Sheerness RNLI lifeboat crew called out in blizzard conditions
Two men were rescued by the Sheerness RNLI inshore lifeboat after getting in to difficulties in the River Medway.
The volunteer crew of the Sheerness RNLI inshore lifeboat Buster launched at 4.02pm on Sunday 11 February after a call from the UK Coastguard reported that two men in a small dinghy were in trouble close to Hoo Marina.
The men had been returning to the marina from a yacht which was moored in the river when the outboard motor on their dinghy failed.
With no other means of propulsion and with their dinghy drifting in the poor conditions they put out a call for help.
Making best speed in the worsening weather, with constant driving sleet and snow, the lifeboat crew located the men approximately a quarter of a mile south of Hoo Marina.
The men were taken on board the lifeboat and with their dinghy in tow were landed safely at the marina.
Both men were unharmed and wearing suitable clothing for being out on the water.
The ILB returned to station at 5.14pm.
Vic Booth RNLI Lifeboat Press Officer (Sheerness) 07926904453 / 01795 880544 email@example.com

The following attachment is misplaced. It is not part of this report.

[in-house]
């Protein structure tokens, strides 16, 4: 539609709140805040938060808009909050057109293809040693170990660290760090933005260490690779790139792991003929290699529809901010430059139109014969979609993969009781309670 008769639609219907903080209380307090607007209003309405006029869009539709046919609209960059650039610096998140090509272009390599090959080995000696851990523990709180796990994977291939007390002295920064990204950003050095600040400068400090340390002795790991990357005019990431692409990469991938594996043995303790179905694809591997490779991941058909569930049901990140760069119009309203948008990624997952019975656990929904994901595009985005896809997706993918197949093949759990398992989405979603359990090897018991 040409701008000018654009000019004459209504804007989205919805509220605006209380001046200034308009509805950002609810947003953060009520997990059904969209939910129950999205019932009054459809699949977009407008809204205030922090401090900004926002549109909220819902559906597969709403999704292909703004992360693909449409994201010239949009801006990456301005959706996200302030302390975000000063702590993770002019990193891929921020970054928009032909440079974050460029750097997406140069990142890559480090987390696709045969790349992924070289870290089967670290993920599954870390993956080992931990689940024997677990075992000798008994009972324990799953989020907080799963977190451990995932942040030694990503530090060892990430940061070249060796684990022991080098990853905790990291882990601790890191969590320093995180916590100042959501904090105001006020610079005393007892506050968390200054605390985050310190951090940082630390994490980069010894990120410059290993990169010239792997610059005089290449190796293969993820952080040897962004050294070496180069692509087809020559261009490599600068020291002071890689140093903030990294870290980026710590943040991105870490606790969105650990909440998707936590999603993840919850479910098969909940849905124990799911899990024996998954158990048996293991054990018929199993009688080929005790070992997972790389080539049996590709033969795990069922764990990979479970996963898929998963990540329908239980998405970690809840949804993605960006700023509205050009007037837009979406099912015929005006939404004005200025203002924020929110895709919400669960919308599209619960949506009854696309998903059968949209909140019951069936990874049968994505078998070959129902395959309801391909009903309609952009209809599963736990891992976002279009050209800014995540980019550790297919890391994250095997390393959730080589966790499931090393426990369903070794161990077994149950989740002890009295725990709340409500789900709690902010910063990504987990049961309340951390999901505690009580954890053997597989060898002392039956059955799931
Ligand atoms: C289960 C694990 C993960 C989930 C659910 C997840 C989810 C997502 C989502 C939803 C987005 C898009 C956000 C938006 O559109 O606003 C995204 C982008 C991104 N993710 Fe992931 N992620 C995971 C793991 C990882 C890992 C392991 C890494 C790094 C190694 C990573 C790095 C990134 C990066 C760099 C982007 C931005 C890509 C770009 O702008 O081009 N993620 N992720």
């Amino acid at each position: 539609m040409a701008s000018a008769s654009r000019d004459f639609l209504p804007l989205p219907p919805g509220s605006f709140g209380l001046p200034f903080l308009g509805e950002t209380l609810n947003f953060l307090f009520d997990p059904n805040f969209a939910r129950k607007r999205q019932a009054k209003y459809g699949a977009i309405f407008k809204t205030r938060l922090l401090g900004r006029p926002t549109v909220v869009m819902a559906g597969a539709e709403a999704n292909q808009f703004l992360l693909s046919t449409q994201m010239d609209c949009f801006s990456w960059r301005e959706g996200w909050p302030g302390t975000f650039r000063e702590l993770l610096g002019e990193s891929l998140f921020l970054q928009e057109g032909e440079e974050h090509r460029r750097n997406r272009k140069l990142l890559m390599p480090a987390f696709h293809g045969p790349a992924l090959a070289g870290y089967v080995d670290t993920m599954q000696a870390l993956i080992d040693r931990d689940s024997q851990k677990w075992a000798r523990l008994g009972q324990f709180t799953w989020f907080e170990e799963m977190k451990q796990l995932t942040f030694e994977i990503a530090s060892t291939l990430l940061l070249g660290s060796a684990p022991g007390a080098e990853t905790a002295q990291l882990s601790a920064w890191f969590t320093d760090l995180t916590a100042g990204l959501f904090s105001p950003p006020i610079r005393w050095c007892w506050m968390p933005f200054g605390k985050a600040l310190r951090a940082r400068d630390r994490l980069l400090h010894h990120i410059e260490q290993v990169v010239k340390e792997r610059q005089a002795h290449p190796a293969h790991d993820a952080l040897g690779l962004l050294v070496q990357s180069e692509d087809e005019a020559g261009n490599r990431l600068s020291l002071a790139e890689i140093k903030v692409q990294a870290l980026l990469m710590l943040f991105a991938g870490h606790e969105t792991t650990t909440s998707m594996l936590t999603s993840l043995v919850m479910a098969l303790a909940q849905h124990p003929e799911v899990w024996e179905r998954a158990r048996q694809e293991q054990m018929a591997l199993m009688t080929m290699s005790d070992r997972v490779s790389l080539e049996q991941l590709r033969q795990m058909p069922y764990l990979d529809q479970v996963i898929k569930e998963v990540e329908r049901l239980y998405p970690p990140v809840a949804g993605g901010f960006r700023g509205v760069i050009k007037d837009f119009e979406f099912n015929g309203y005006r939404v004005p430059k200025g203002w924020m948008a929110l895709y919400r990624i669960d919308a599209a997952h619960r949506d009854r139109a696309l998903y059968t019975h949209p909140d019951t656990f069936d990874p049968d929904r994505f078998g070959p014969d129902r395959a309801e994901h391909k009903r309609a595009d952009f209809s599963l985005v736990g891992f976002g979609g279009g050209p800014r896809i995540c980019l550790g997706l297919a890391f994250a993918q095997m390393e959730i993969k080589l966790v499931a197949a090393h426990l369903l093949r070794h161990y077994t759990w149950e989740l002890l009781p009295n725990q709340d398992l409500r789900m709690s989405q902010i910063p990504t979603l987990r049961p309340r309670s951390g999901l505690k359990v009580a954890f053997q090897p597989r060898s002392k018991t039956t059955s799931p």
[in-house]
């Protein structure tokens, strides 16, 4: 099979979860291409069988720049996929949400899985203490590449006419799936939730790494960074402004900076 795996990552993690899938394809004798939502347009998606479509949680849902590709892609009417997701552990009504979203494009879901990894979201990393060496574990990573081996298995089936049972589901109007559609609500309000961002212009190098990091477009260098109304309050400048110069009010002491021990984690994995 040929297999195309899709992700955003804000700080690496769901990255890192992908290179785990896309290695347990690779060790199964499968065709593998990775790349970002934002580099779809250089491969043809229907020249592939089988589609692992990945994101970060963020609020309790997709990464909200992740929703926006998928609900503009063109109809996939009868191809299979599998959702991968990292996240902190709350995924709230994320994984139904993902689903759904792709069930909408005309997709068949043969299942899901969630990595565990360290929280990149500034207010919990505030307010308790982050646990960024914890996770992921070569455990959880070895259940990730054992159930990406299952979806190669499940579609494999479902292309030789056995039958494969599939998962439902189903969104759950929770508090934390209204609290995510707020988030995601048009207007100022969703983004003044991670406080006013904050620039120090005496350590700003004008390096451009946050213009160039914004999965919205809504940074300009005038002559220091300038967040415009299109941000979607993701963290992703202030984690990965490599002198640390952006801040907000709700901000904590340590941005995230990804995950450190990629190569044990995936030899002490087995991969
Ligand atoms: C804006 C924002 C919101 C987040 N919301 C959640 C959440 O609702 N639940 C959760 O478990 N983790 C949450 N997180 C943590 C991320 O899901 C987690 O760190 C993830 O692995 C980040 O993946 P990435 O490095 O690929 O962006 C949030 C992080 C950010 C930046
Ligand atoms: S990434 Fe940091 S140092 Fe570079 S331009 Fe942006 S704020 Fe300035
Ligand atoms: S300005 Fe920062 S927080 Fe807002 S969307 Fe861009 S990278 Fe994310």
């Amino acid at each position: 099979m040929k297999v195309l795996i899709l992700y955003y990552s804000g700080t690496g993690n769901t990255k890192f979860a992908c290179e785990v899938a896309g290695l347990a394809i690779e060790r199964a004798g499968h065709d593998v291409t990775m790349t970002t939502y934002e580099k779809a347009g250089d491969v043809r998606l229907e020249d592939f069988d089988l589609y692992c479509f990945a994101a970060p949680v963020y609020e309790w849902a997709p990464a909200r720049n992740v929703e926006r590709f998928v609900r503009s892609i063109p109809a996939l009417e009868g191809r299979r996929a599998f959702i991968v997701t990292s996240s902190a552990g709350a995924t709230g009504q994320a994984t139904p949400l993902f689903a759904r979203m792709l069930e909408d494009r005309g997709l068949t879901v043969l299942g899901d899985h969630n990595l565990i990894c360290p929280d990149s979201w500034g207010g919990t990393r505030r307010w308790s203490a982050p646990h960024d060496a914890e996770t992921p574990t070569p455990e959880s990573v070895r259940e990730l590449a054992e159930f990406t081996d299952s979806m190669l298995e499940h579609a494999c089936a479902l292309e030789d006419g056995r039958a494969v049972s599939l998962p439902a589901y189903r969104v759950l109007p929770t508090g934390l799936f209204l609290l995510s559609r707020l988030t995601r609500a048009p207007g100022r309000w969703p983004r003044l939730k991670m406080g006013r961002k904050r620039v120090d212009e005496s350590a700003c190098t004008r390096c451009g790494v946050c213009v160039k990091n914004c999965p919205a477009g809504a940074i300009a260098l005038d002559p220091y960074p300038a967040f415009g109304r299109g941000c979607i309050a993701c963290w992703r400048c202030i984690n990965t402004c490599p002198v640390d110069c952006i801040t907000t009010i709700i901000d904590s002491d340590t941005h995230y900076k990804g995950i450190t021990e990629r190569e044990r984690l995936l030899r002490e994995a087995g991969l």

Paul Dunt RNLI Press Officer S.E. firstname.lastname@example.org 07785296252
For enquiries outside normal business hours, contact the RNLI duty press officer on 01202 336789
Key facts about the RNLI
The Royal National Lifeboat Institution is the charity that saves lives at sea. Our volunteers provide a 24-hour search and rescue service in the United Kingdom and Ireland from 238 lifeboat stations, including four along the River Thames and inland lifeboat stations at Loch Ness, Lough Derg, Enniskillen and Lough Ree. Additionally the RNLI has more than 1,000 lifeguards on over 240 beaches around the UK and operates a specialist flood rescue team, which can respond anywhere across the UK and Ireland when inland flooding puts lives at risk.
The RNLI relies on public donations and legacies to maintain its rescue service. As a charity it is separate from, but works alongside, government-controlled and funded coastguard services. Since the RNLI was founded in 1824 our lifeboat crews and lifeguards have saved at least 140,000 lives. Volunteers make up 95% of the charity, including 4,600 volunteer lifeboat crew members and 3,000 volunteer shore crew. Additionally, tens of thousands of other dedicated volunteers raise funds and awareness, give safety advice, and help in our museums, shops and offices.
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The RNLI is a charity registered in England and Wales (209603) and Scotland (SC037736). Charity number 20003326 in the Republic of Ireland